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A Bad Week For Rupert Murdoch

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We all know how this awful week began.  For Rupert Murdoch, one of his prized investments — Sarah Palin — had become the subject of heated debate.  Murdoch’s News Corp publishes her ghost-written books and Palin works for News Corp’s Fox News as a contributor.  While a team of doctors in Tucson heroically scrambled to save the life of Representative Gabrielle Giffords, a team of spin doctors at Fox News scrambled to save the political life of Sarah Palin.  At this point, I defer to an excellent piece written by Glynnis MacNicol of The Business Insider:

It is clear that Palin spent the last few days testing the waters and leaving the heavy lifting of the defending her to the folks at Fox News, most notably Glenn Beck.

As Ms. MacNicol explained, Palin returned to her Facebook page on January 12:

In equally typical fashion, Palin offered little introspection into her role in the political dialogue of the past year and laid the blame directly at the feet of the media, whom she accused of “blood libel.”

As MacNicol and many other commentators pointed out, this choice of words exemplified yet another classic Palin mistake.  Palin’s gaffe drew criticism from the Anti-Defamation League and it gave her critics yet another opportunity to emphasize that Palin has been in over her head with her attempts to establish a national leadership identity.  The Hill quoted what Representative James Clyburn had to say about Palin’s latest misstep:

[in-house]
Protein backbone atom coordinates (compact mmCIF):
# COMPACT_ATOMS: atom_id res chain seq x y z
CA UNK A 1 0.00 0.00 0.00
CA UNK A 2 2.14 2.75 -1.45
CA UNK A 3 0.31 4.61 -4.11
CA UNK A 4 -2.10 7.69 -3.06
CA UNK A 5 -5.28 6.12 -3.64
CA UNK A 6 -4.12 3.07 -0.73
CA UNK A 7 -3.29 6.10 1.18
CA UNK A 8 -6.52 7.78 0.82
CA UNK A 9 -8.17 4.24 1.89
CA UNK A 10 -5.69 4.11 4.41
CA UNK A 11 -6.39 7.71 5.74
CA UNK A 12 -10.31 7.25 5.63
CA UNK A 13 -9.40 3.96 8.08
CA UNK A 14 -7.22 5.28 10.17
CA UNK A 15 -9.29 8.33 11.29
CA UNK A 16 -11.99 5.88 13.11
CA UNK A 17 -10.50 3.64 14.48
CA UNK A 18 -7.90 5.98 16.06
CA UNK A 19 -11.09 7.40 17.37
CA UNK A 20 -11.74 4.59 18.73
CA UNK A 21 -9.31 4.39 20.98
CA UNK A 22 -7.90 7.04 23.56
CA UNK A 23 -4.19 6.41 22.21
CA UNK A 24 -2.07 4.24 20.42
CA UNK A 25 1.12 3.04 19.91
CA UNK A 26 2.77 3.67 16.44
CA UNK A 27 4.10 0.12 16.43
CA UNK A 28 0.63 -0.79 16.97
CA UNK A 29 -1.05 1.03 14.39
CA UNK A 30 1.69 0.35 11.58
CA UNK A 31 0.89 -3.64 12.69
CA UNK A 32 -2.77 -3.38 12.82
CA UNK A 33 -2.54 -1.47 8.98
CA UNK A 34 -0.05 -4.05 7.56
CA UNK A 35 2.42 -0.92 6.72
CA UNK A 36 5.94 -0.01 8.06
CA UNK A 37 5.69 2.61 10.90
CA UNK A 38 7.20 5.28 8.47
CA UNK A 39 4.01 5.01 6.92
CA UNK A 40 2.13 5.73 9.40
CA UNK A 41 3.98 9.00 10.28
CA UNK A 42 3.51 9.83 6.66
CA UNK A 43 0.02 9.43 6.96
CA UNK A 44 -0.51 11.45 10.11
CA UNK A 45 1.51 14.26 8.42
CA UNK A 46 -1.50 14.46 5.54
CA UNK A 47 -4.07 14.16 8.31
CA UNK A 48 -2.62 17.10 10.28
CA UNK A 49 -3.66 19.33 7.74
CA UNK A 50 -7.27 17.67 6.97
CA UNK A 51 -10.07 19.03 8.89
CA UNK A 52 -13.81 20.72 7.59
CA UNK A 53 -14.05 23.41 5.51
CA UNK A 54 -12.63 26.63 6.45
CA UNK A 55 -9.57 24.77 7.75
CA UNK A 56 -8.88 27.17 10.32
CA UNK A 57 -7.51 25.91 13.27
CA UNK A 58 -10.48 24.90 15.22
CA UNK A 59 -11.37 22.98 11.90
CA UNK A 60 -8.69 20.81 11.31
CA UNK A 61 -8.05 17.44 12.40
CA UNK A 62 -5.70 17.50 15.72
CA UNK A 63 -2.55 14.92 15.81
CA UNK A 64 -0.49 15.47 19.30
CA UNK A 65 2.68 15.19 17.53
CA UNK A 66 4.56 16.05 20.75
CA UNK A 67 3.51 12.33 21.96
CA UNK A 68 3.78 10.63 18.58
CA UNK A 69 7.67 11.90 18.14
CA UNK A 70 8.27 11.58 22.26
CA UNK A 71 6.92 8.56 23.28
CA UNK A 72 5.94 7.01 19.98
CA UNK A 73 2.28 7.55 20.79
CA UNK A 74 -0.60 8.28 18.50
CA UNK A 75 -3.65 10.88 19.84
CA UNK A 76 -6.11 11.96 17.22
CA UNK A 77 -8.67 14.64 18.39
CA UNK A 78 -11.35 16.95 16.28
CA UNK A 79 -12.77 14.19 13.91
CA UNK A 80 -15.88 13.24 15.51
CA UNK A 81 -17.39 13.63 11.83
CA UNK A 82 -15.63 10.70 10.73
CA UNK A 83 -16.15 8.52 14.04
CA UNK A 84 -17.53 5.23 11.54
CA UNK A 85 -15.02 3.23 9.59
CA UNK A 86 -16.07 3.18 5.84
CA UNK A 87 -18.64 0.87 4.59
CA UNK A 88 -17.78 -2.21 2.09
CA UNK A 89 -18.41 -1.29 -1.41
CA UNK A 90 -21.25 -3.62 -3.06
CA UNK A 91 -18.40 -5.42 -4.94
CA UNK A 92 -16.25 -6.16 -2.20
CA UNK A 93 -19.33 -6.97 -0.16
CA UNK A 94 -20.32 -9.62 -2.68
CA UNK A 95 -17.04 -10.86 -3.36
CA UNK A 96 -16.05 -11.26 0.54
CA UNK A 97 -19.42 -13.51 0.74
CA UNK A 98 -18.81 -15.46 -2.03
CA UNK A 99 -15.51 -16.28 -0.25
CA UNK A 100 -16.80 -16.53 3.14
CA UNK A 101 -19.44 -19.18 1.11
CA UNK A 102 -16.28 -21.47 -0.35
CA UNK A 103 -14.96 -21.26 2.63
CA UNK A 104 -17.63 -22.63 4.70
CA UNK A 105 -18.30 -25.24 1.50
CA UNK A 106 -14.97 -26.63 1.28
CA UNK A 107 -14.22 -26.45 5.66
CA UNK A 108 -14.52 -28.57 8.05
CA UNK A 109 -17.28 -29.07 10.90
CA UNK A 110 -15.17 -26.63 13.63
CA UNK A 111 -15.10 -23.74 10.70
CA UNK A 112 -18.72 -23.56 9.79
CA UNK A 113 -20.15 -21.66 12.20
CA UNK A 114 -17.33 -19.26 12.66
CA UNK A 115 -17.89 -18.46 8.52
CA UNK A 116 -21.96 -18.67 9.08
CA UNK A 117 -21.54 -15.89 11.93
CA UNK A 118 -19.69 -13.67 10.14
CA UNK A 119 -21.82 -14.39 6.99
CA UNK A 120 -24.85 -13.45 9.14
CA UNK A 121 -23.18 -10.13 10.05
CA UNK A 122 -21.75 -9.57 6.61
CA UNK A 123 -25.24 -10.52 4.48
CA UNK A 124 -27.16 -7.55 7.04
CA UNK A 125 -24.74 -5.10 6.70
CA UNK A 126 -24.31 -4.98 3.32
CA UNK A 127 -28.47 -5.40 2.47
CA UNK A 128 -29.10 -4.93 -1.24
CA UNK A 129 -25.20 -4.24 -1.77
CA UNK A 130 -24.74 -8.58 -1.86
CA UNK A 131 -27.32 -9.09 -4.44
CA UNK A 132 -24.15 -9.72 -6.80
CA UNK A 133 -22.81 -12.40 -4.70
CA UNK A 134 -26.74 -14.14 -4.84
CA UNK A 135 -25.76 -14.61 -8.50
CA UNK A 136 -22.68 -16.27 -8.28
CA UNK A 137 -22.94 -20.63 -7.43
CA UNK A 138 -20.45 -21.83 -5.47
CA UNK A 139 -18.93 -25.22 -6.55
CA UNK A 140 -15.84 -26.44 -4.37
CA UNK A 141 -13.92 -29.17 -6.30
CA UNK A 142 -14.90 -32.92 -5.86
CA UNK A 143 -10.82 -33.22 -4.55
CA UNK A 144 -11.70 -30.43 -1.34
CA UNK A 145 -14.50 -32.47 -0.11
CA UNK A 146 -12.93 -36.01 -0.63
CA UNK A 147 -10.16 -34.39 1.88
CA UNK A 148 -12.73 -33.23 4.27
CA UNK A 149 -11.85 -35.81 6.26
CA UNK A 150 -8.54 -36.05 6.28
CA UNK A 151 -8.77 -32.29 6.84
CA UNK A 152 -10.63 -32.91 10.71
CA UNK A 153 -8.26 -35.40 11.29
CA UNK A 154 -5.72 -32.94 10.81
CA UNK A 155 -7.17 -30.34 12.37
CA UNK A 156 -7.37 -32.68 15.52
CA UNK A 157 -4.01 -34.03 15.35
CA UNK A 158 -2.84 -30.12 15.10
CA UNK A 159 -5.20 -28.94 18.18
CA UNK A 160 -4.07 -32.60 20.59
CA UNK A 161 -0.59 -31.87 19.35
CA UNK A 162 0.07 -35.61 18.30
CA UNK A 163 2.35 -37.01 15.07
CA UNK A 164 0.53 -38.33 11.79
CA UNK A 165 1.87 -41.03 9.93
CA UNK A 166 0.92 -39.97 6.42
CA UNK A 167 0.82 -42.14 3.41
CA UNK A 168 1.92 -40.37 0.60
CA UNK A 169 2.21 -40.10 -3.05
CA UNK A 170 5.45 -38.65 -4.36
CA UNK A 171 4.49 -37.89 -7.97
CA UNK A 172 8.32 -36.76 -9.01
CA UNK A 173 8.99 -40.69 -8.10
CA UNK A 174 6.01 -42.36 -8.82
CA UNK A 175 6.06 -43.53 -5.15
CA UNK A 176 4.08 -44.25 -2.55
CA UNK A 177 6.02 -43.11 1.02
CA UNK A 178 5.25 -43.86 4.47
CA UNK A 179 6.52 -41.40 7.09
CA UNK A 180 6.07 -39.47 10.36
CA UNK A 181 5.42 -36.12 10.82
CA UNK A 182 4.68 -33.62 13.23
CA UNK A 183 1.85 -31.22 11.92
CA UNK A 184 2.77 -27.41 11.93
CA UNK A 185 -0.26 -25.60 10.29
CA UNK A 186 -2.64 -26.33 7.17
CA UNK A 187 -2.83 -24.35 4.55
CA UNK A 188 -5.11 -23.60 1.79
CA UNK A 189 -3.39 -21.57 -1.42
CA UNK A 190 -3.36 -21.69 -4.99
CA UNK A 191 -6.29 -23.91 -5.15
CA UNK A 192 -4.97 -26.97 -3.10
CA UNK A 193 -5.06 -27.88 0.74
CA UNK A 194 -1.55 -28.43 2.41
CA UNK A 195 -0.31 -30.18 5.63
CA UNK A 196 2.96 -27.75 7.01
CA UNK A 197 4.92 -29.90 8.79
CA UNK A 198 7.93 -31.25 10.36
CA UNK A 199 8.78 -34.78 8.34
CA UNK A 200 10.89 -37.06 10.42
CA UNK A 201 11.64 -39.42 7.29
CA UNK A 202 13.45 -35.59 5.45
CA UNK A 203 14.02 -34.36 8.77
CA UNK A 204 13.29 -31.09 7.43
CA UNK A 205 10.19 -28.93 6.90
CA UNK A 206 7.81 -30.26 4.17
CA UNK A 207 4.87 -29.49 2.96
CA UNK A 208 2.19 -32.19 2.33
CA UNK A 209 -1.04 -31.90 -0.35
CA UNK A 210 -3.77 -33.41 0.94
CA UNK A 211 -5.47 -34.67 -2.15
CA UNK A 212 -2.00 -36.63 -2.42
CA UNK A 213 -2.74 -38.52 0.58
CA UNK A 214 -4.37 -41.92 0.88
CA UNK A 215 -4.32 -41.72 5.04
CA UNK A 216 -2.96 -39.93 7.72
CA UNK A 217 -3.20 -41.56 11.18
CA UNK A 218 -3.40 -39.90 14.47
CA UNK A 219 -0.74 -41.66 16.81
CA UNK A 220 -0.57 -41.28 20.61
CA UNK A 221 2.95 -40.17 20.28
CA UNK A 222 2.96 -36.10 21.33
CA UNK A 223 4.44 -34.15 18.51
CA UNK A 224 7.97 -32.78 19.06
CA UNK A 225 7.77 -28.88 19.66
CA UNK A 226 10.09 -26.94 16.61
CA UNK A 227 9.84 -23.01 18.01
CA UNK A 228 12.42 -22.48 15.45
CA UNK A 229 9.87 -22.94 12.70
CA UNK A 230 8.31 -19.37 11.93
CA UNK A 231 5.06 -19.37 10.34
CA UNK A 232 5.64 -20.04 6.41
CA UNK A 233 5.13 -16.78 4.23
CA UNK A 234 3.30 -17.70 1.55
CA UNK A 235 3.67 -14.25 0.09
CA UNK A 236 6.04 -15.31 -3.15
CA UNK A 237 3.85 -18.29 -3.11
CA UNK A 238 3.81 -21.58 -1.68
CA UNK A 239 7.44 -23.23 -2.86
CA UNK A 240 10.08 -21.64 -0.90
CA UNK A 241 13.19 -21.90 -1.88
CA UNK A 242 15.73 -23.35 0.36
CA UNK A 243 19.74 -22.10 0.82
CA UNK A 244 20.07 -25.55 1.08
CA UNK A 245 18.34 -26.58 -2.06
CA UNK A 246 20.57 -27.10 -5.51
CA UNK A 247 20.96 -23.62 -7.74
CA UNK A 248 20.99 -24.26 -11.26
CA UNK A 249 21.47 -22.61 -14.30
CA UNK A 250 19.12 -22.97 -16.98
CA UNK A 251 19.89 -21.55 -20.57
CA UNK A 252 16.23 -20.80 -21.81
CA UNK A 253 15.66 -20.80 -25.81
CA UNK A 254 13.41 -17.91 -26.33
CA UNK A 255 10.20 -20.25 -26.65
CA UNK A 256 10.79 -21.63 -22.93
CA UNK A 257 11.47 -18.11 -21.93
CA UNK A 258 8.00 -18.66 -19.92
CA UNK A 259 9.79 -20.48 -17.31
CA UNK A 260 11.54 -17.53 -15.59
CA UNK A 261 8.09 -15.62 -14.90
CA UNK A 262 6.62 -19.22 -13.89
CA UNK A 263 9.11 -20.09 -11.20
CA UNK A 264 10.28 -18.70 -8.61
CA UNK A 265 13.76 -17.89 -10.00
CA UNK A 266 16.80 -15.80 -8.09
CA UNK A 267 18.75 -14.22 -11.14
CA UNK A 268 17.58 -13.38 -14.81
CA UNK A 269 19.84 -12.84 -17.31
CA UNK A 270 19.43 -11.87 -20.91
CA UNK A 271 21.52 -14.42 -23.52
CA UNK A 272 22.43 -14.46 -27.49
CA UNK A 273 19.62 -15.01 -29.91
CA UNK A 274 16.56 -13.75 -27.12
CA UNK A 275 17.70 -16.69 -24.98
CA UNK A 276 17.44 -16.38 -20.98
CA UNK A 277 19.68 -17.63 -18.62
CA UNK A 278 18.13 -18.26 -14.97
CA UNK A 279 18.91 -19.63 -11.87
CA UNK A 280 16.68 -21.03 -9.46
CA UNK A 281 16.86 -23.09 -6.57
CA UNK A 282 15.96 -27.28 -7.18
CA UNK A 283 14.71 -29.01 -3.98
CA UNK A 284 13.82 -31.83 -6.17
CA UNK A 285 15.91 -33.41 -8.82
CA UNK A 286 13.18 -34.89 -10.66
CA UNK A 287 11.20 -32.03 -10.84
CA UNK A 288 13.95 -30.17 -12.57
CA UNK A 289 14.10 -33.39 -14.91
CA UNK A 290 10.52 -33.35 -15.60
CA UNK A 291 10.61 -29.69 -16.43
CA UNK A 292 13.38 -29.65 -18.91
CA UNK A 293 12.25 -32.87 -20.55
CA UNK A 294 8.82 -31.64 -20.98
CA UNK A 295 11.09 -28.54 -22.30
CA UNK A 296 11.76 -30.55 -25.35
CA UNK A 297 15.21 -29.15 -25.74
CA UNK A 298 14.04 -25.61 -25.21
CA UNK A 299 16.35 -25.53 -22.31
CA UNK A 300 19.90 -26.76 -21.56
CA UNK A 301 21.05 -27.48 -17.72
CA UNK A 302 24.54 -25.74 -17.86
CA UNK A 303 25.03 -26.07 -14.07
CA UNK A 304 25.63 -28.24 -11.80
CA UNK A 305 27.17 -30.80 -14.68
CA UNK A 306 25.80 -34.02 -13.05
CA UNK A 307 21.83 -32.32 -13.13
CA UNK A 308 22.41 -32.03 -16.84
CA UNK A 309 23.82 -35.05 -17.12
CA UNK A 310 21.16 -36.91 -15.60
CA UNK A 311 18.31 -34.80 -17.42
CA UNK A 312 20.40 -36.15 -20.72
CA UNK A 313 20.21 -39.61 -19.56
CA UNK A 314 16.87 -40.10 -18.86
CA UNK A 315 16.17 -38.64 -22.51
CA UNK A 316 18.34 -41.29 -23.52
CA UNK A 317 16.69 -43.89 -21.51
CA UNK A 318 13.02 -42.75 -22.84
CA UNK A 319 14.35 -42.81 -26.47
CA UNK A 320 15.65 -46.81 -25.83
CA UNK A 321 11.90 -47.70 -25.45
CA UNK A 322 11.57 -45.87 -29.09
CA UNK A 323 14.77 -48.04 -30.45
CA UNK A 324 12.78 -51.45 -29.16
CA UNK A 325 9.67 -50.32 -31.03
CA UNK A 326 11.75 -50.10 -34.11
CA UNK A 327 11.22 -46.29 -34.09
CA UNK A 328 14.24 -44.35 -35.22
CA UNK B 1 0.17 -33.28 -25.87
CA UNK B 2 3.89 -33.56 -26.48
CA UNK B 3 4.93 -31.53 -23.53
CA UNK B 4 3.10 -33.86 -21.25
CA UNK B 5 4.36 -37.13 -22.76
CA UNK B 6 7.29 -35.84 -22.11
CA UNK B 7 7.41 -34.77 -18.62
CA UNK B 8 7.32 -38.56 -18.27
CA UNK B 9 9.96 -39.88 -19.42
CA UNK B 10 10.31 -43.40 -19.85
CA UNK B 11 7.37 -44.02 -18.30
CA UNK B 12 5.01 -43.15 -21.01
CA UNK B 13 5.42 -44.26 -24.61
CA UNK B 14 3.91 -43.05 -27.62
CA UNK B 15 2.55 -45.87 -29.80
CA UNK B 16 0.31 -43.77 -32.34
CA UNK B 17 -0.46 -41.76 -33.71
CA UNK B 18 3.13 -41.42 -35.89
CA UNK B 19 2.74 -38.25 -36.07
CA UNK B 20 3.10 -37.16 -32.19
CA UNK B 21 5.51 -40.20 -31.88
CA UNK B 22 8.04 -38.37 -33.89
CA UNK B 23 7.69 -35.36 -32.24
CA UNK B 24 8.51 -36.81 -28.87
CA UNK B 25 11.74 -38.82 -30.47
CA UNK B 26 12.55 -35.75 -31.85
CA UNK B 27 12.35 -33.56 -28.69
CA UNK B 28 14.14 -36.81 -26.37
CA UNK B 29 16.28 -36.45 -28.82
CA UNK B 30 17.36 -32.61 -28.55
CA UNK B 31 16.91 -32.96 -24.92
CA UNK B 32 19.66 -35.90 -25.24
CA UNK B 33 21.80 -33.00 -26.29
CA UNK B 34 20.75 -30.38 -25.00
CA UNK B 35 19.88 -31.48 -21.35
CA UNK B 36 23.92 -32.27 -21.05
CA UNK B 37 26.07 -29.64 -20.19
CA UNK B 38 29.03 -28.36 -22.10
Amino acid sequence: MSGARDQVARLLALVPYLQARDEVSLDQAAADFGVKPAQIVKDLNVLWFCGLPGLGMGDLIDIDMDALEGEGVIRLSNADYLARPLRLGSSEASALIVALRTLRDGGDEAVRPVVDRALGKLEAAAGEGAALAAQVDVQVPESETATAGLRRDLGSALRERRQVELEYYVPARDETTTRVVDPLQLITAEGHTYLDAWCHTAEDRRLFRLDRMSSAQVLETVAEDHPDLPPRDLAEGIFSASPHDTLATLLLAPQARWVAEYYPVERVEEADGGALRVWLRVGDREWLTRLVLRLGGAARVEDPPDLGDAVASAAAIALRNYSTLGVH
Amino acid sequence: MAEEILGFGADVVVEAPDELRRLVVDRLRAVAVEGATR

“You know, Sarah Palin just can’t seem to get it, on any front. I think she’s an attractive person, she is articulate,” Clyburn said on the Bill Press radio show. “But I think intellectually, she seems not to be able to understand what’s going on here.”

While Rupert Murdoch’s investment in Sarah Palin was obviously deteriorating and becoming an embarrassment for his Fox News organization, things were headed in a more catastrophic direction in his Australian homeland.  The intense flooding that had been ongoing for the past several weeks was being attributed to climate change.  A report from Reuters began with this statement:

Climate change has likely intensified the monsoon rains that have triggered record floods in Australia’s Queensland state, scientists said on Wednesday, with several months of heavy rain and storms still to come.

Although Murdoch now personally admits that climate change poses a serious environmental threat, his News Corp subsidiaries have an established track record of denying that any such threat exists.

An article from the Treehugger website provided details about how badly conditions had deteriorated in Queensland:

When 75% of Queensland is disaster declared due to flooding, that is a huge area, roughly equivalent to two Texas’s or the entirety of South Africa.  On the 31st of December Reuters was saying flood water was “covering an area bigger than France and Germany combined, inundating 22 towns and stranding 200,000 people.”  This is a continually unfolding natural disaster, of which the financial bill alone was projected to reach $5 billion AUD, and that was before the flash flooding of the past day or so.